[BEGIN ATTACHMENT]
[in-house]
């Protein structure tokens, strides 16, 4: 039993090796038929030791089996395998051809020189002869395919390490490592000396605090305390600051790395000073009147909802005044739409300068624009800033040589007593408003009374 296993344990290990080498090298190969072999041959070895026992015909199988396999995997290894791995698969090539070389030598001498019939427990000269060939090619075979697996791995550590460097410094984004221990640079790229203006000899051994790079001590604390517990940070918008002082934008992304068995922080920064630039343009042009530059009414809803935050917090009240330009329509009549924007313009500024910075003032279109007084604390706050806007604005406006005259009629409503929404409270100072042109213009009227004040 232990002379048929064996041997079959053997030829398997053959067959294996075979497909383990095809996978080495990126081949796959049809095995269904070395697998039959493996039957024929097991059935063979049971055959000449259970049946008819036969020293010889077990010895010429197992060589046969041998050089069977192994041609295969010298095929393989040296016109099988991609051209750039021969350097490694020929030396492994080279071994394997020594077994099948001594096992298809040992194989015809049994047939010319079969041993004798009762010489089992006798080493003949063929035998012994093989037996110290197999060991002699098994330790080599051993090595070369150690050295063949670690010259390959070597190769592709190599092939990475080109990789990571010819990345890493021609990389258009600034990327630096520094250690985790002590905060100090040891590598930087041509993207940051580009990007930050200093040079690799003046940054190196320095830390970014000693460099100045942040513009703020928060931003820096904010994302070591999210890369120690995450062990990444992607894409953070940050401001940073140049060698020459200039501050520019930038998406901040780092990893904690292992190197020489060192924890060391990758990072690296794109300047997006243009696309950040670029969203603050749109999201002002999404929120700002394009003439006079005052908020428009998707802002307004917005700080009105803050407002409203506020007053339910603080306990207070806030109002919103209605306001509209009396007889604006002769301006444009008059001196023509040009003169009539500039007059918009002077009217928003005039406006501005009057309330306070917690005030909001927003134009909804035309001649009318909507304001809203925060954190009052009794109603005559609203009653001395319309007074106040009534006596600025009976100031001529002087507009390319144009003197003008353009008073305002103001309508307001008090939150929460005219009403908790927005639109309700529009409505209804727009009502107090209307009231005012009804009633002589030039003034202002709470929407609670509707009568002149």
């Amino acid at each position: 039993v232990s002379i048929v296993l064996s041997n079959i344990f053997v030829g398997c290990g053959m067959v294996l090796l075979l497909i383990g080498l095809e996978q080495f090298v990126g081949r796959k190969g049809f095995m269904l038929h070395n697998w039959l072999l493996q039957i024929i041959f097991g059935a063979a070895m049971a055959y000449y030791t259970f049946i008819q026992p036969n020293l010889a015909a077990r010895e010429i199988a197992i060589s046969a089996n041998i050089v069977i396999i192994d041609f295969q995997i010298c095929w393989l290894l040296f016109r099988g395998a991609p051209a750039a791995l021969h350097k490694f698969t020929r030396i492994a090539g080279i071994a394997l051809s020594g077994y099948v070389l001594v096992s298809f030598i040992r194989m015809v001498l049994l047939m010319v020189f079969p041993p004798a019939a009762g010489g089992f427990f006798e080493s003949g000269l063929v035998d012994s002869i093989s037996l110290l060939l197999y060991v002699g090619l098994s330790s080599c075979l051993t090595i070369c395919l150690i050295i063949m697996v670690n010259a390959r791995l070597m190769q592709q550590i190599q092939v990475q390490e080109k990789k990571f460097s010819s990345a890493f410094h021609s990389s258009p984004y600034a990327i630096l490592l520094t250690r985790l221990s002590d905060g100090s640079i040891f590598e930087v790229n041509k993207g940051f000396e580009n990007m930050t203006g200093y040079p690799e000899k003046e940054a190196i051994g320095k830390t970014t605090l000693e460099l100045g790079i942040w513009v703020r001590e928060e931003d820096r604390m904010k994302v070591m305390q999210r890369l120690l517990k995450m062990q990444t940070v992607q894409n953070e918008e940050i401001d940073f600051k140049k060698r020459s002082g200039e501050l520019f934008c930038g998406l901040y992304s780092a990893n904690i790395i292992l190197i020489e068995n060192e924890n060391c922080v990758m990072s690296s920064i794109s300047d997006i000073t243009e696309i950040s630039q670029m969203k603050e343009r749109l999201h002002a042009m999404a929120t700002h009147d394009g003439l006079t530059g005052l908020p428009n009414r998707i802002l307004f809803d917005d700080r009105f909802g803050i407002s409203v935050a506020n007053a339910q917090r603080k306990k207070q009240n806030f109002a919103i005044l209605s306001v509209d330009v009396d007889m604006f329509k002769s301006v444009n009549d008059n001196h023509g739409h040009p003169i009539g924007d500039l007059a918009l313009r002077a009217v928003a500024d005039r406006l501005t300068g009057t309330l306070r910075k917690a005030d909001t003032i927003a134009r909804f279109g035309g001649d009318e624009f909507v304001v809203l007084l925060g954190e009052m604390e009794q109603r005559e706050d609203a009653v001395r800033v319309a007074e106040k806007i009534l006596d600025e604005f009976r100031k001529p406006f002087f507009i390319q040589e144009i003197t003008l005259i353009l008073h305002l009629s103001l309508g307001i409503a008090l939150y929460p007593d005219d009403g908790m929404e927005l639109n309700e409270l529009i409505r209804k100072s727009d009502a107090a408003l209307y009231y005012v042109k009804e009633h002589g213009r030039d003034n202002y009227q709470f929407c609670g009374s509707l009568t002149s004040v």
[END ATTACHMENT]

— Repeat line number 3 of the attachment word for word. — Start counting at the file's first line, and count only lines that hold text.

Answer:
């Amino acid at each position: 039993v232990s002379i048929v296993l064996s041997n079959i344990f053997v030829g398997c290990g053959m067959v294996l090796l075979l497909i383990g080498l095809e996978q080495f090298v990126g081949r796959k190969g049809f095995m269904l038929h070395n697998w039959l072999l493996q039957i024929i041959f097991g059935a063979a070895m049971a055959y000449y030791t259970f049946i008819q026992p036969n020293l010889a015909a077990r010895e010429i199988a197992i060589s046969a089996n041998i050089v069977i396999i192994d041609f295969q995997i010298c095929w393989l290894l040296f016109r099988g395998a991609p051209a750039a791995l021969h350097k490694f698969t020929r030396i492994a090539g080279i071994a394997l051809s020594g077994y099948v070389l001594v096992s298809f030598i040992r194989m015809v001498l049994l047939m010319v020189f079969p041993p004798a019939a009762g010489g089992f427990f006798e080493s003949g000269l063929v035998d012994s002869i093989s037996l110290l060939l197999y060991v002699g090619l098994s330790s080599c075979l051993t090595i070369c395919l150690i050295i063949m697996v670690n010259a390959r791995l070597m190769q592709q550590i190599q092939v990475q390490e080109k990789k990571f460097s010819s990345a890493f410094h021609s990389s258009p984004y600034a990327i630096l490592l520094t250690r985790l221990s002590d905060g100090s640079i040891f590598e930087v790229n041509k993207g940051f000396e580009n990007m930050t203006g200093y040079p690799e000899k003046e940054a190196i051994g320095k830390t970014t605090l000693e460099l100045g790079i942040w513009v703020r001590e928060e931003d820096r604390m904010k994302v070591m305390q999210r890369l120690l517990k995450m062990q990444t940070v992607q894409n953070e918008e940050i401001d940073f600051k140049k060698r020459s002082g200039e501050l520019f934008c930038g998406l901040y992304s780092a990893n904690i790395i292992l190197i020489e068995n060192e924890n060391c922080v990758m990072s690296s920064i794109s300047d997006i000073t243009e696309i950040s630039q670029m969203k603050e343009r749109l999201h002002a042009m999404a929120t700002h009147d394009g003439l006079t530059g005052l908020p428009n009414r998707i802002l307004f809803d917005d700080r009105f909802g803050i407002s409203v935050a506020n007053a339910q917090r603080k306990k207070q009240n806030f109002a919103i005044l209605s306001v509209d330009v009396d007889m604006f329509k002769s301006v444009n009549d008059n001196h023509g739409h040009p003169i009539g924007d500039l007059a918009l313009r002077a009217v928003a500024d005039r406006l501005t300068g009057t309330l306070r910075k917690a005030d909001t003032i927003a134009r909804f279109g035309g001649d009318e624009f909507v304001v809203l007084l925060g954190e009052m604390e009794q109603r005559e706050d609203a009653v001395r800033v319309a007074e106040k806007i009534l006596d600025e604005f009976r100031k001529p406006f002087f507009i390319q040589e144009i003197t003008l005259i353009l008073h305002l009629s103001l309508g307001i409503a008090l939150y929460p007593d005219d009403g908790m929404e927005l639109n309700e409270l529009i409505r209804k100072s727009d009502a107090a408003l209307y009231y005012v042109k009804e009633h002589g213009r030039d003034n202002y009227q709470f929407c609670g009374s509707l009568t002149s004040v």